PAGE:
|Location:||Near Malpaíses. Villa de Mazo. Barranco de La Chicharra. 9 km from the airport.|
|Open:||All year Mon-Sat 10-15. |
|Fee:||Adults EUR 2, Children EUR 0.75. |
|Dimension:||A=400 m asl.|
|Address:||Cueva de Belmaco, Carretera General del Hoya de Mazo Km-7, 38730 Villa de Mazo, Tel: +34-922-440090. E-mail:|
|As far as we know this information was accurate when it was published (see years in brackets), but may have changed since then.
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|18th cty||discovered by the Spanish.|
|1752||visited by Domingo Van de Walle de Cervellón, the mititary governor of of La Palma.|
|1959||excavation by L. Diego Cuscoy.|
|1961||excavation by L. Diego Cuscoy.|
|1974||excavation by Dr. Mauro Hernández Pérez.|
|1979||excavation by Dr. Mauro Hernández Pérez.|
|1984||declared a Monumento Histórico - Artístico (Historic Monument).|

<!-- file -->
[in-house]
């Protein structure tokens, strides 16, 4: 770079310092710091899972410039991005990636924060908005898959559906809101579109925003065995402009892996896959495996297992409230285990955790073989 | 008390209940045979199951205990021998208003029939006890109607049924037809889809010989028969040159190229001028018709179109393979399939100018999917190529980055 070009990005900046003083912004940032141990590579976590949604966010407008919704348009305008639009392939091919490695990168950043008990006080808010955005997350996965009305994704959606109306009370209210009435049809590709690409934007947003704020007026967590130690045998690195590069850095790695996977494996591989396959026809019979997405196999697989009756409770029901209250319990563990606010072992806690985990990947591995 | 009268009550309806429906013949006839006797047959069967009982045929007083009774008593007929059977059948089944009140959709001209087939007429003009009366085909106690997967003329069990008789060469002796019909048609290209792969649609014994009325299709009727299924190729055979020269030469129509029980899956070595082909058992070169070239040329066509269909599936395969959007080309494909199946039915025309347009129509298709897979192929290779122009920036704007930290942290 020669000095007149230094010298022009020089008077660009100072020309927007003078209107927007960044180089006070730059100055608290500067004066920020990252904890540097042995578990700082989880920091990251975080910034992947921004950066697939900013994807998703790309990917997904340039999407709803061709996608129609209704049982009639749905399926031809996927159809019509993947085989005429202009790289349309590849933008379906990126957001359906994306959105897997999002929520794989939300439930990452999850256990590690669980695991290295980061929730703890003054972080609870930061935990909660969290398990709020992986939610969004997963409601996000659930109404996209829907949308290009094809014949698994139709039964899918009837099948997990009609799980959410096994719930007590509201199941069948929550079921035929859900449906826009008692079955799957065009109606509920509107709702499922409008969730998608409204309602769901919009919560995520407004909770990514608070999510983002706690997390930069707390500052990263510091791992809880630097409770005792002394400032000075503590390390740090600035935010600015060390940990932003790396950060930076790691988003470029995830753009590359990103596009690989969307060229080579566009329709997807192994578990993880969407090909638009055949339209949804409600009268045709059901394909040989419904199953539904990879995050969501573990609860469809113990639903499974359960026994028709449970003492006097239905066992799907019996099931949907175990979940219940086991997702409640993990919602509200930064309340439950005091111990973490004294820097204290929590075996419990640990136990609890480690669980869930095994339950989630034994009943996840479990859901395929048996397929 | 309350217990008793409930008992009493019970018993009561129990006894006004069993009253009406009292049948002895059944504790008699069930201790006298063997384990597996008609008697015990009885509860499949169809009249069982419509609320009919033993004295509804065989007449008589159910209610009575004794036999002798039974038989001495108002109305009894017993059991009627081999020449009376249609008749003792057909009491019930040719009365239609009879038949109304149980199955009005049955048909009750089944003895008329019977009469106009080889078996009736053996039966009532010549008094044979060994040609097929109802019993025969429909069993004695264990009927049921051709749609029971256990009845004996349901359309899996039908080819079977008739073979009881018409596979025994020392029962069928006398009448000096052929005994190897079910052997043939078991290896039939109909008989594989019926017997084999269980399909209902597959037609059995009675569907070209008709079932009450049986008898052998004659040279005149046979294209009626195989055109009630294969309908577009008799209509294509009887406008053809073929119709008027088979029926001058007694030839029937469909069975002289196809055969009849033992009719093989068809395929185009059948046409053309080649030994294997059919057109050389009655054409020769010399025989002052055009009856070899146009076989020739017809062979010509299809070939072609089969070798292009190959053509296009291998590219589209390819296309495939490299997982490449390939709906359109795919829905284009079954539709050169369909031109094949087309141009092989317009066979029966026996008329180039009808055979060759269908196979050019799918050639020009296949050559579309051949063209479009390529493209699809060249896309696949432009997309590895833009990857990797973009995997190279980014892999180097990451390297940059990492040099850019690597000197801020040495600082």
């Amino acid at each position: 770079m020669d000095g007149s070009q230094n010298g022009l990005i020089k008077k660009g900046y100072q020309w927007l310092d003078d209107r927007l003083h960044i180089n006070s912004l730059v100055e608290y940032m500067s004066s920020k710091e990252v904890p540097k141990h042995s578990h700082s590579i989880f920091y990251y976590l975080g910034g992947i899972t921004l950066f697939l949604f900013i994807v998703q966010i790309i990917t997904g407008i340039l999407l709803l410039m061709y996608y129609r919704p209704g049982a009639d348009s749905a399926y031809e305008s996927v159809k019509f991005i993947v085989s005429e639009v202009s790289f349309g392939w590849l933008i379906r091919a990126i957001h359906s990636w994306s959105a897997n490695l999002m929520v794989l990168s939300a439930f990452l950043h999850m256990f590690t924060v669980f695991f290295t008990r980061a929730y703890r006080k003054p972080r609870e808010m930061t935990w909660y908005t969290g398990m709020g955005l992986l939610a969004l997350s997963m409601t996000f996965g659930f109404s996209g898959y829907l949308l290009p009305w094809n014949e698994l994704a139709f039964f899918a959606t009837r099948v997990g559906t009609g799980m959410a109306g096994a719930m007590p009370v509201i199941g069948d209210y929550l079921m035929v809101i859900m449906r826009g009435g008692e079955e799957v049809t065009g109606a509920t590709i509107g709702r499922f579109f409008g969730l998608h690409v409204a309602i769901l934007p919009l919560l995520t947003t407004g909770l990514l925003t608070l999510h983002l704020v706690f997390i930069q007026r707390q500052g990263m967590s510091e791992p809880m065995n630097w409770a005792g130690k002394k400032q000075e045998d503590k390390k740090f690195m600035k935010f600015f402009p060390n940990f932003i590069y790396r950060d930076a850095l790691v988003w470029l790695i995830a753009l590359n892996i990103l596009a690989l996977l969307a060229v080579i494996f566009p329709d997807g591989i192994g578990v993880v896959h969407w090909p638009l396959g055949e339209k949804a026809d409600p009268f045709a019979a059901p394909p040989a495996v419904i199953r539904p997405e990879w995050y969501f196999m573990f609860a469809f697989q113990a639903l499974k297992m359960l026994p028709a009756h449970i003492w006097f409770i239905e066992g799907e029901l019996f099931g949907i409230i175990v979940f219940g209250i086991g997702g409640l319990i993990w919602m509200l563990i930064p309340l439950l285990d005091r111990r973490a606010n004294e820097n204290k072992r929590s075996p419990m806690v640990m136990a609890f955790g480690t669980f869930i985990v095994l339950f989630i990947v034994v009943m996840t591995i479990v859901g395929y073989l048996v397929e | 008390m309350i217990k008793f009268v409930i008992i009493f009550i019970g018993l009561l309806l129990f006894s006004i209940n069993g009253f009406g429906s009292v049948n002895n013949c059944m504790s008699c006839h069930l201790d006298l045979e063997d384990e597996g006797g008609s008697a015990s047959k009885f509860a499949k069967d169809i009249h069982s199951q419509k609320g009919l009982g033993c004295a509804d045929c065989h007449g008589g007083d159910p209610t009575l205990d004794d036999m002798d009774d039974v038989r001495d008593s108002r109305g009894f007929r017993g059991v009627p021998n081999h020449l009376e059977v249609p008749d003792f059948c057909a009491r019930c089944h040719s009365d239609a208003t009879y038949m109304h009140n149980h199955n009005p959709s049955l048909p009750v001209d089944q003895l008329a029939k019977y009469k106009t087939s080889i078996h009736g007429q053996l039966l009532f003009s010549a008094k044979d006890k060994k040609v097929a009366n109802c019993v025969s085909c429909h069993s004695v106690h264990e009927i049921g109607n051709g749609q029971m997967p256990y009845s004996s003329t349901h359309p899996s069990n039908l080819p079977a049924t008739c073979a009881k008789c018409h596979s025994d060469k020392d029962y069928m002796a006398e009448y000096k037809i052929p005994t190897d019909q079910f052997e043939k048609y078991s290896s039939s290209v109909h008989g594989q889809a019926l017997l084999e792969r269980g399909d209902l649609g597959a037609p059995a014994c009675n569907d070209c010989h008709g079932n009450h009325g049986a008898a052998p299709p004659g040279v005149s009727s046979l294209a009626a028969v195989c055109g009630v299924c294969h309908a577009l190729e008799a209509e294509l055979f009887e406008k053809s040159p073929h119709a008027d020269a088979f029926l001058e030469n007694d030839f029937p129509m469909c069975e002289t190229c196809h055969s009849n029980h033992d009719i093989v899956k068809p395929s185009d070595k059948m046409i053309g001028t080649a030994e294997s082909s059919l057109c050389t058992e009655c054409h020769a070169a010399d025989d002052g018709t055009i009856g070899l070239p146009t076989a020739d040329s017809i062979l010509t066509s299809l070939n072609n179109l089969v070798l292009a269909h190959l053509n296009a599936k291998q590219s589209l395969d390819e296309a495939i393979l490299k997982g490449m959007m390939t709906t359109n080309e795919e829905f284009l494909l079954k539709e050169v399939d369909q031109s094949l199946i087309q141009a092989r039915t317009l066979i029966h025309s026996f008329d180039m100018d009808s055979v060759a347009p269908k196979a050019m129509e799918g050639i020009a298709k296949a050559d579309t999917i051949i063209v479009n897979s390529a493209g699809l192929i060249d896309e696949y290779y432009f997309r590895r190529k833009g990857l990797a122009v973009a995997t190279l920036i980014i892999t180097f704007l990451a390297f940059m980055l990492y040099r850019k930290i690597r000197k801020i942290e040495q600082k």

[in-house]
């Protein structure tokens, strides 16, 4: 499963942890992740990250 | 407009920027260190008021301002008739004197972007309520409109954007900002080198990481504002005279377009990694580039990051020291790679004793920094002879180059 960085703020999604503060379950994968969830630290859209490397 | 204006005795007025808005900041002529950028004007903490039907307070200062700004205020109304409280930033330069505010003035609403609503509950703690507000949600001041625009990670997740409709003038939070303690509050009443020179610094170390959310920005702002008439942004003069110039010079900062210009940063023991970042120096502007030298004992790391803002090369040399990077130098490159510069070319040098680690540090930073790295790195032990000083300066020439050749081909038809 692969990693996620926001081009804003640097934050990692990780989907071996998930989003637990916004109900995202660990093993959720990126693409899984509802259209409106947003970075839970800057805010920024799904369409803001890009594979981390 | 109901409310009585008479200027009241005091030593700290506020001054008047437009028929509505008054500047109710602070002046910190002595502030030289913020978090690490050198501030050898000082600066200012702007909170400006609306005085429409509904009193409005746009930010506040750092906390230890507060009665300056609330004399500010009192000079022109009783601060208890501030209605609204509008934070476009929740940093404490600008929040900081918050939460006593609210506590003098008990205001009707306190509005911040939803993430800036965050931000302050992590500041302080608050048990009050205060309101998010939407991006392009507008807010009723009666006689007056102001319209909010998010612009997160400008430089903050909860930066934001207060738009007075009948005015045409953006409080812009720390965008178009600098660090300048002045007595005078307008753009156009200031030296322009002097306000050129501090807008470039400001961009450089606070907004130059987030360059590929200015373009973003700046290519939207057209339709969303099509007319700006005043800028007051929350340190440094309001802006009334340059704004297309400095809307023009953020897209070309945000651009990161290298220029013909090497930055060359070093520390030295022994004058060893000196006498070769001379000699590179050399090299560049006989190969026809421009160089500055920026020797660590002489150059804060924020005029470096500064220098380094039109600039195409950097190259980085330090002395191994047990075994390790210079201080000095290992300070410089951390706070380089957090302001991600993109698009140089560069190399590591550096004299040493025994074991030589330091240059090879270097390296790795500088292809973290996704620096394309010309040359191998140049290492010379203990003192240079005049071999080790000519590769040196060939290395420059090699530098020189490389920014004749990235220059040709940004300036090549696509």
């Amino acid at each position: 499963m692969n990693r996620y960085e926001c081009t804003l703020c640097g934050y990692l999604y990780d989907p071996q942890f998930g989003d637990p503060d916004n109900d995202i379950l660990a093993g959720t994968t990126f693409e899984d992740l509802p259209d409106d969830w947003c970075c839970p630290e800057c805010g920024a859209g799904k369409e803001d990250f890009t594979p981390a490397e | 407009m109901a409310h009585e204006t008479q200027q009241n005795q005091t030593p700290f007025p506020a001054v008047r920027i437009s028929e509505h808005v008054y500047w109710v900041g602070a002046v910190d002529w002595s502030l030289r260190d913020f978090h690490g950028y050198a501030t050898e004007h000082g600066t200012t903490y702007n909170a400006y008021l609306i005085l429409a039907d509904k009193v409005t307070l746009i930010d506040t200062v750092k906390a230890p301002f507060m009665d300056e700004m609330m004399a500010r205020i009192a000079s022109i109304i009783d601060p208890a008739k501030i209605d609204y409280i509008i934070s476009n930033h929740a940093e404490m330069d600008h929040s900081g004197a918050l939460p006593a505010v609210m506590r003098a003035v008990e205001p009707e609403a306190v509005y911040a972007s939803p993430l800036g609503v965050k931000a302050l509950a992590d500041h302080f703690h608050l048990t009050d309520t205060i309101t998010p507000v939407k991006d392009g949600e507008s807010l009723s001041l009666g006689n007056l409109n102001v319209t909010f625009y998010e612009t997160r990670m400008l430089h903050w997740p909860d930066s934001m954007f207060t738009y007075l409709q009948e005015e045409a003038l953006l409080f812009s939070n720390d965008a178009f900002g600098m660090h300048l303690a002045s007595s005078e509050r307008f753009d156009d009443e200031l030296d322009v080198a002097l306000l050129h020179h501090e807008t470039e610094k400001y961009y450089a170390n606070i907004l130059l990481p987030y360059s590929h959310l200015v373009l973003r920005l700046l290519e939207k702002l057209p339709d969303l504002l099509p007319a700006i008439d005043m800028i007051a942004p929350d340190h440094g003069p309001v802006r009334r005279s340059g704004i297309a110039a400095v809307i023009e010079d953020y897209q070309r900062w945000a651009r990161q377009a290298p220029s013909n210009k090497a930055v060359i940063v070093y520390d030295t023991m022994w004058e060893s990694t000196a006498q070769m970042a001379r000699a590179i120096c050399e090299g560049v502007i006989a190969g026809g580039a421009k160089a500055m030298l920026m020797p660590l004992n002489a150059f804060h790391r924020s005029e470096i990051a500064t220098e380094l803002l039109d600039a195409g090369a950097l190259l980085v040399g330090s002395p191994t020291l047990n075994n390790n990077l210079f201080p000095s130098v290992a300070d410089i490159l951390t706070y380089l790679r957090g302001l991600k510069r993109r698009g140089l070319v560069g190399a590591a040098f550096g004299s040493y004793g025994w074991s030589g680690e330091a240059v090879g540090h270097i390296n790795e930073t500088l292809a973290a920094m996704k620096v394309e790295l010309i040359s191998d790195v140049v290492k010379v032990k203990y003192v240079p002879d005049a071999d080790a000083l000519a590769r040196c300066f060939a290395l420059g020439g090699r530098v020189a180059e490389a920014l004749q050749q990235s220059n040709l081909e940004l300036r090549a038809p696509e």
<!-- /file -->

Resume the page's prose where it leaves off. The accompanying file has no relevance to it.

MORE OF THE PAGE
|1991||archaeological museum inaugurated.|
|25-MAR-1999||Parque Arqueológico de Belmaco inaugurated.|
Cueva de Belmaco, inhabited by the Guanche, is today an archaeological park. The life and culture of the Canarian natives is explained in and around the cave. The cave is a huge shelter, which is interpreted as the audience hall of a local king. Of course, this interpretation is more or less fantasy, as archaeological evidence does not exist.
After the occupation of the Canarian Islands by the Spanish, this cave was used as a workshop, a stable, a barn, and at last as the place of catholic passion plays. The stone oven in the cave was built much later, probably while it was used as a workshop. The cave engravings in and around the cave are of Guanche origin.
Beneath the main cave there are numerous other caves, which are interpreted as dying caves. The story goes, old guanche were brought into the cave when they were dying, and then walled alive into the cave. Most likely this is also a modern legend, probably a legend created by the Spanish conquerors.